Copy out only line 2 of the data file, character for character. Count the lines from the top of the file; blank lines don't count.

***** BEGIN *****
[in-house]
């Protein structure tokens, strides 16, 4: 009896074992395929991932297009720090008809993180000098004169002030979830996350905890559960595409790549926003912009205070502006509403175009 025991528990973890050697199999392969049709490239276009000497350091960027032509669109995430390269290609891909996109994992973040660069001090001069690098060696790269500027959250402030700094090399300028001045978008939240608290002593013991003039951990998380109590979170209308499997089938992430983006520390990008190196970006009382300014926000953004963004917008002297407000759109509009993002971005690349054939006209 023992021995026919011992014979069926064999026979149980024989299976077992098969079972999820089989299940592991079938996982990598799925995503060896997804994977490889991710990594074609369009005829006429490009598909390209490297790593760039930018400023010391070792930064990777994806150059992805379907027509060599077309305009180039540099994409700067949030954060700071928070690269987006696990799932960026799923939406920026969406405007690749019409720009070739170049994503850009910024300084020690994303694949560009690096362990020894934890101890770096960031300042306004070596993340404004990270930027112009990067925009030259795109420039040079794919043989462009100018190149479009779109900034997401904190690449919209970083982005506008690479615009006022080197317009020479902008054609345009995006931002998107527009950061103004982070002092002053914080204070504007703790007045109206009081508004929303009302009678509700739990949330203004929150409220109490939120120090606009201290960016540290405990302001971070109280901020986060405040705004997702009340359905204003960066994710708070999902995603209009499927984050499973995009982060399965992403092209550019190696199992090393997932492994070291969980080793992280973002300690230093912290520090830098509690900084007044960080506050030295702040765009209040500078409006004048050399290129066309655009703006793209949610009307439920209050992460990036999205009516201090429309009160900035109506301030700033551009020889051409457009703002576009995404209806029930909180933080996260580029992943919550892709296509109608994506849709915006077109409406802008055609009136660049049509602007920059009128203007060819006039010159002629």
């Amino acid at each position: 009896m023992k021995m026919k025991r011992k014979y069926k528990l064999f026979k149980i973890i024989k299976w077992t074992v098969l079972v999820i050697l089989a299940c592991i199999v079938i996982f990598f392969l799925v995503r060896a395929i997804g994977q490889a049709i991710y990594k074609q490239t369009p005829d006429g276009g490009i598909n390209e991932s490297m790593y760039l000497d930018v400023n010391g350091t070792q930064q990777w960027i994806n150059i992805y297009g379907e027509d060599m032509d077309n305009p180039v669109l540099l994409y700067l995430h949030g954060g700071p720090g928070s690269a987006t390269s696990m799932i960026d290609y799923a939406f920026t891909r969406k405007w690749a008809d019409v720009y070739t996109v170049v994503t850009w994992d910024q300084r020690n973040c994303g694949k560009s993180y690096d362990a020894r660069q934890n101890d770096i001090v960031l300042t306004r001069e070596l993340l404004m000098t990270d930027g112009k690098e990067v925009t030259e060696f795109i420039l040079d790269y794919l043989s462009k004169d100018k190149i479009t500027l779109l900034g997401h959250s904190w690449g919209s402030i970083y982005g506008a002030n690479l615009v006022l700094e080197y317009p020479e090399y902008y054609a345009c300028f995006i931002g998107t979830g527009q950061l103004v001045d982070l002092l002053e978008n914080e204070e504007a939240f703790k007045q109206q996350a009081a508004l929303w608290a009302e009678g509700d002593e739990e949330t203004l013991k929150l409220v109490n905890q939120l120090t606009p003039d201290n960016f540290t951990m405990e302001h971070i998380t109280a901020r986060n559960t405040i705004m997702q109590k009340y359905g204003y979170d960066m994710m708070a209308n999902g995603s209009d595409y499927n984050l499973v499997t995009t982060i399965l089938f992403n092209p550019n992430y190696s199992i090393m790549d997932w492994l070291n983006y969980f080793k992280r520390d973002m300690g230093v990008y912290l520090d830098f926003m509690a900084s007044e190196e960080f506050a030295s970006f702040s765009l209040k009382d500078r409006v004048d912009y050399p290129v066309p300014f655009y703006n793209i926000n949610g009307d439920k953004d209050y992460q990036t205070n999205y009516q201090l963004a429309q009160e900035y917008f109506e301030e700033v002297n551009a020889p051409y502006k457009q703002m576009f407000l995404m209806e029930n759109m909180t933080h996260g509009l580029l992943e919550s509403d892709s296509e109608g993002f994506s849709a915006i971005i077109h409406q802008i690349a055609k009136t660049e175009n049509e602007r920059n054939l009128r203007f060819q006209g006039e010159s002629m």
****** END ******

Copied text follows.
């Protein structure tokens, strides 16, 4: 009896074992395929991932297009720090008809993180000098004169002030979830996350905890559960595409790549926003912009205070502006509403175009 025991528990973890050697199999392969049709490239276009000497350091960027032509669109995430390269290609891909996109994992973040660069001090001069690098060696790269500027959250402030700094090399300028001045978008939240608290002593013991003039951990998380109590979170209308499997089938992430983006520390990008190196970006009382300014926000953004963004917008002297407000759109509009993002971005690349054939006209 023992021995026919011992014979069926064999026979149980024989299976077992098969079972999820089989299940592991079938996982990598799925995503060896997804994977490889991710990594074609369009005829006429490009598909390209490297790593760039930018400023010391070792930064990777994806150059992805379907027509060599077309305009180039540099994409700067949030954060700071928070690269987006696990799932960026799923939406920026969406405007690749019409720009070739170049994503850009910024300084020690994303694949560009690096362990020894934890101890770096960031300042306004070596993340404004990270930027112009990067925009030259795109420039040079794919043989462009100018190149479009779109900034997401904190690449919209970083982005506008690479615009006022080197317009020479902008054609345009995006931002998107527009950061103004982070002092002053914080204070504007703790007045109206009081508004929303009302009678509700739990949330203004929150409220109490939120120090606009201290960016540290405990302001971070109280901020986060405040705004997702009340359905204003960066994710708070999902995603209009499927984050499973995009982060399965992403092209550019190696199992090393997932492994070291969980080793992280973002300690230093912290520090830098509690900084007044960080506050030295702040765009209040500078409006004048050399290129066309655009703006793209949610009307439920209050992460990036999205009516201090429309009160900035109506301030700033551009020889051409457009703002576009995404209806029930909180933080996260580029992943919550892709296509109608994506849709915006077109409406802008055609009136660049049509602007920059009128203007060819006039010159002629």